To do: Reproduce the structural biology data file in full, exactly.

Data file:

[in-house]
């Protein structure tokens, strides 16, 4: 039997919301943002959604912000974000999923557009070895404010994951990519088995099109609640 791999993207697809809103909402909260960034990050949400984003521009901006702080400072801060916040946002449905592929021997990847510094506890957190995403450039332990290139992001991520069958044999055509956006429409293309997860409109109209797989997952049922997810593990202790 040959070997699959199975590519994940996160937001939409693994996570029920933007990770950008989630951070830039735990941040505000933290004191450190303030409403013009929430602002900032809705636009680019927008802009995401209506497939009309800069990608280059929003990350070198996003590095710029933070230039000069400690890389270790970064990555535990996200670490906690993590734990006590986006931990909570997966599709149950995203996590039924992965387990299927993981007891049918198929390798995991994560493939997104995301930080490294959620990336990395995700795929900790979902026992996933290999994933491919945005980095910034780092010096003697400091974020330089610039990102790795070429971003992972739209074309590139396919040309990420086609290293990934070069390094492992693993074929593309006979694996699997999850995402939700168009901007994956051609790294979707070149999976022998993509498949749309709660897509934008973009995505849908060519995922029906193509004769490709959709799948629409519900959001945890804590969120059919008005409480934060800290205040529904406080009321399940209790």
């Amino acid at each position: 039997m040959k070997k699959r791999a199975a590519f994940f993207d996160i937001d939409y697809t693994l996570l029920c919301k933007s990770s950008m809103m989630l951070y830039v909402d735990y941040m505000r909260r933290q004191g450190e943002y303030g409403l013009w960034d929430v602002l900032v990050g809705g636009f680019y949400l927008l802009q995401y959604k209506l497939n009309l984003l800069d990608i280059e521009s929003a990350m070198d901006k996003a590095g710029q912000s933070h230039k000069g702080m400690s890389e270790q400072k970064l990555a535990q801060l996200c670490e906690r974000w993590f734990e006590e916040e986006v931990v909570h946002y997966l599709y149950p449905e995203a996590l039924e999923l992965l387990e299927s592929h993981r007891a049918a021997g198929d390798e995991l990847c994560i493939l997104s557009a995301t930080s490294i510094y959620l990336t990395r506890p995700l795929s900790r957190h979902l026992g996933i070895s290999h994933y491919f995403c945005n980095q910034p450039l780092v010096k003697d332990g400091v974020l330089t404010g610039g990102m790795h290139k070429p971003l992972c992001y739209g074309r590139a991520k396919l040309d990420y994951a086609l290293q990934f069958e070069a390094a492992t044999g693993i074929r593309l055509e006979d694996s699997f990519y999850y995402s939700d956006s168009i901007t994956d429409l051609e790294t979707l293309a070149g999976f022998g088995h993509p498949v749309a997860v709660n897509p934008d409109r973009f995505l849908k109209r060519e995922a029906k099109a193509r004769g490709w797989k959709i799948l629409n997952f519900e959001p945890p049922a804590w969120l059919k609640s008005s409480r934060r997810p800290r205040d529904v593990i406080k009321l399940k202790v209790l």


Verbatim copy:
[in-house]
């Protein structure tokens, strides 16, 4: 039997919301943002959604912000974000999923557009070895404010994951990519088995099109609640 791999993207697809809103909402909260960034990050949400984003521009901006702080400072801060916040946002449905592929021997990847510094506890957190995403450039332990290139992001991520069958044999055509956006429409293309997860409109109209797989997952049922997810593990202790 040959070997699959199975590519994940996160937001939409693994996570029920933007990770950008989630951070830039735990941040505000933290004191450190303030409403013009929430602002900032809705636009680019927008802009995401209506497939009309800069990608280059929003990350070198996003590095710029933070230039000069400690890389270790970064990555535990996200670490906690993590734990006590986006931990909570997966599709149950995203996590039924992965387990299927993981007891049918198929390798995991994560493939997104995301930080490294959620990336990395995700795929900790979902026992996933290999994933491919945005980095910034780092010096003697400091974020330089610039990102790795070429971003992972739209074309590139396919040309990420086609290293990934070069390094492992693993074929593309006979694996699997999850995402939700168009901007994956051609790294979707070149999976022998993509498949749309709660897509934008973009995505849908060519995922029906193509004769490709959709799948629409519900959001945890804590969120059919008005409480934060800290205040529904406080009321399940209790």
């Amino acid at each position: 039997m040959k070997k699959r791999a199975a590519f994940f993207d996160i937001d939409y697809t693994l996570l029920c919301k933007s990770s950008m809103m989630l951070y830039v909402d735990y941040m505000r909260r933290q004191g450190e943002y303030g409403l013009w960034d929430v602002l900032v990050g809705g636009f680019y949400l927008l802009q995401y959604k209506l497939n009309l984003l800069d990608i280059e521009s929003a990350m070198d901006k996003a590095g710029q912000s933070h230039k000069g702080m400690s890389e270790q400072k970064l990555a535990q801060l996200c670490e906690r974000w993590f734990e006590e916040e986006v931990v909570h946002y997966l599709y149950p449905e995203a996590l039924e999923l992965l387990e299927s592929h993981r007891a049918a021997g198929d390798e995991l990847c994560i493939l997104s557009a995301t930080s490294i510094y959620l990336t990395r506890p995700l795929s900790r957190h979902l026992g996933i070895s290999h994933y491919f995403c945005n980095q910034p450039l780092v010096k003697d332990g400091v974020l330089t404010g610039g990102m790795h290139k070429p971003l992972c992001y739209g074309r590139a991520k396919l040309d990420y994951a086609l290293q990934f069958e070069a390094a492992t044999g693993i074929r593309l055509e006979d694996s699997f990519y999850y995402s939700d956006s168009i901007t994956d429409l051609e790294t979707l293309a070149g999976f022998g088995h993509p498949v749309a997860v709660n897509p934008d409109r973009f995505l849908k109209r060519e995922a029906k099109a193509r004769g490709w797989k959709i799948l629409n997952f519900e959001p945890p049922a804590w969120l059919k609640s008005s409480r934060r997810p800290r205040d529904v593990i406080k009321l399940k202790v209790l």